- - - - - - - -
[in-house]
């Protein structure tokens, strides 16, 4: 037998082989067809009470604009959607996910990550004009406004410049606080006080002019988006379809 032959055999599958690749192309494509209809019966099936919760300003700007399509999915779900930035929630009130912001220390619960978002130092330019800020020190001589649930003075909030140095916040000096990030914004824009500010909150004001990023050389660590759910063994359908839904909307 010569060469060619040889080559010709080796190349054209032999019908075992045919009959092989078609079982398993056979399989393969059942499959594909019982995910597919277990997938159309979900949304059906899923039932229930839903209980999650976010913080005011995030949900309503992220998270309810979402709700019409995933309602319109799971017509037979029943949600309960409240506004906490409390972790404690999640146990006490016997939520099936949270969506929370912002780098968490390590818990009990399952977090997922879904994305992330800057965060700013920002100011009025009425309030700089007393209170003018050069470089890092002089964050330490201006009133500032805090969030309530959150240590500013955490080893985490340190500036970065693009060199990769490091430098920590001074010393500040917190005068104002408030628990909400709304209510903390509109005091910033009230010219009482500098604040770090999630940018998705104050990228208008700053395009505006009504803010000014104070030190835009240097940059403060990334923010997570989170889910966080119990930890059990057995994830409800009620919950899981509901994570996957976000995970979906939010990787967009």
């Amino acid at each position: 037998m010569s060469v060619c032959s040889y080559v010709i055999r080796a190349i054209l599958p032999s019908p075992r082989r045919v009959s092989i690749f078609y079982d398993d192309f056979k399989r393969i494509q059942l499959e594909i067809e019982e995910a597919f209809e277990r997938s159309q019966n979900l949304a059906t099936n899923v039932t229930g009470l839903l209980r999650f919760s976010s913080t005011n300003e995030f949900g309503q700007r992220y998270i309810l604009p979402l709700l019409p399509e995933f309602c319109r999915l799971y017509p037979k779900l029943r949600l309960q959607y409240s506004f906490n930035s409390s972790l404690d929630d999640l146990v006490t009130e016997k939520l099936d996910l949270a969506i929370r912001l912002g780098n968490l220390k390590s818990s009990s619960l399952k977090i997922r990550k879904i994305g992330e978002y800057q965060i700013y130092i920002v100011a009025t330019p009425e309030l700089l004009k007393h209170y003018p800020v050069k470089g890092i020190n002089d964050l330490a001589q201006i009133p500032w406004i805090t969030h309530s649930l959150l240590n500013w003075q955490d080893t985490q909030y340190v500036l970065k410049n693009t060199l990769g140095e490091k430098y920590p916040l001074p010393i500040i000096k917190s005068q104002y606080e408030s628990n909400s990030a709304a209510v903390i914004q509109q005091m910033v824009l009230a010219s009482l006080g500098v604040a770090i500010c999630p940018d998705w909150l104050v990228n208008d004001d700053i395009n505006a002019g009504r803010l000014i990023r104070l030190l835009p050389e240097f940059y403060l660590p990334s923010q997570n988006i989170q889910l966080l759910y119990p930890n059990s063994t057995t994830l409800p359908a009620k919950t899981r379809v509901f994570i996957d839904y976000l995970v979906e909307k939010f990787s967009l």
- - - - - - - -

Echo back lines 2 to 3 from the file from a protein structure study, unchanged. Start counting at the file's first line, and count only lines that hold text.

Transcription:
């Protein structure tokens, strides 16, 4: 037998082989067809009470604009959607996910990550004009406004410049606080006080002019988006379809 032959055999599958690749192309494509209809019966099936919760300003700007399509999915779900930035929630009130912001220390619960978002130092330019800020020190001589649930003075909030140095916040000096990030914004824009500010909150004001990023050389660590759910063994359908839904909307 010569060469060619040889080559010709080796190349054209032999019908075992045919009959092989078609079982398993056979399989393969059942499959594909019982995910597919277990997938159309979900949304059906899923039932229930839903209980999650976010913080005011995030949900309503992220998270309810979402709700019409995933309602319109799971017509037979029943949600309960409240506004906490409390972790404690999640146990006490016997939520099936949270969506929370912002780098968490390590818990009990399952977090997922879904994305992330800057965060700013920002100011009025009425309030700089007393209170003018050069470089890092002089964050330490201006009133500032805090969030309530959150240590500013955490080893985490340190500036970065693009060199990769490091430098920590001074010393500040917190005068104002408030628990909400709304209510903390509109005091910033009230010219009482500098604040770090999630940018998705104050990228208008700053395009505006009504803010000014104070030190835009240097940059403060990334923010997570989170889910966080119990930890059990057995994830409800009620919950899981509901994570996957976000995970979906939010990787967009």
């Amino acid at each position: 037998m010569s060469v060619c032959s040889y080559v010709i055999r080796a190349i054209l599958p032999s019908p075992r082989r045919v009959s092989i690749f078609y079982d398993d192309f056979k399989r393969i494509q059942l499959e594909i067809e019982e995910a597919f209809e277990r997938s159309q019966n979900l949304a059906t099936n899923v039932t229930g009470l839903l209980r999650f919760s976010s913080t005011n300003e995030f949900g309503q700007r992220y998270i309810l604009p979402l709700l019409p399509e995933f309602c319109r999915l799971y017509p037979k779900l029943r949600l309960q959607y409240s506004f906490n930035s409390s972790l404690d929630d999640l146990v006490t009130e016997k939520l099936d996910l949270a969506i929370r912001l912002g780098n968490l220390k390590s818990s009990s619960l399952k977090i997922r990550k879904i994305g992330e978002y800057q965060i700013y130092i920002v100011a009025t330019p009425e309030l700089l004009k007393h209170y003018p800020v050069k470089g890092i020190n002089d964050l330490a001589q201006i009133p500032w406004i805090t969030h309530s649930l959150l240590n500013w003075q955490d080893t985490q909030y340190v500036l970065k410049n693009t060199l990769g140095e490091k430098y920590p916040l001074p010393i500040i000096k917190s005068q104002y606080e408030s628990n909400s990030a709304a209510v903390i914004q509109q005091m910033v824009l009230a010219s009482l006080g500098v604040a770090i500010c999630p940018d998705w909150l104050v990228n208008d004001d700053i395009n505006a002019g009504r803010l000014i990023r104070l030190l835009p050389e240097f940059y403060l660590p990334s923010q997570n988006i989170q889910l966080l759910y119990p930890n059990s063994t057995t994830l409800p359908a009620k919950t899981r379809v509901f994570i996957d839904y976000l995970v979906e909307k939010f990787s967009l």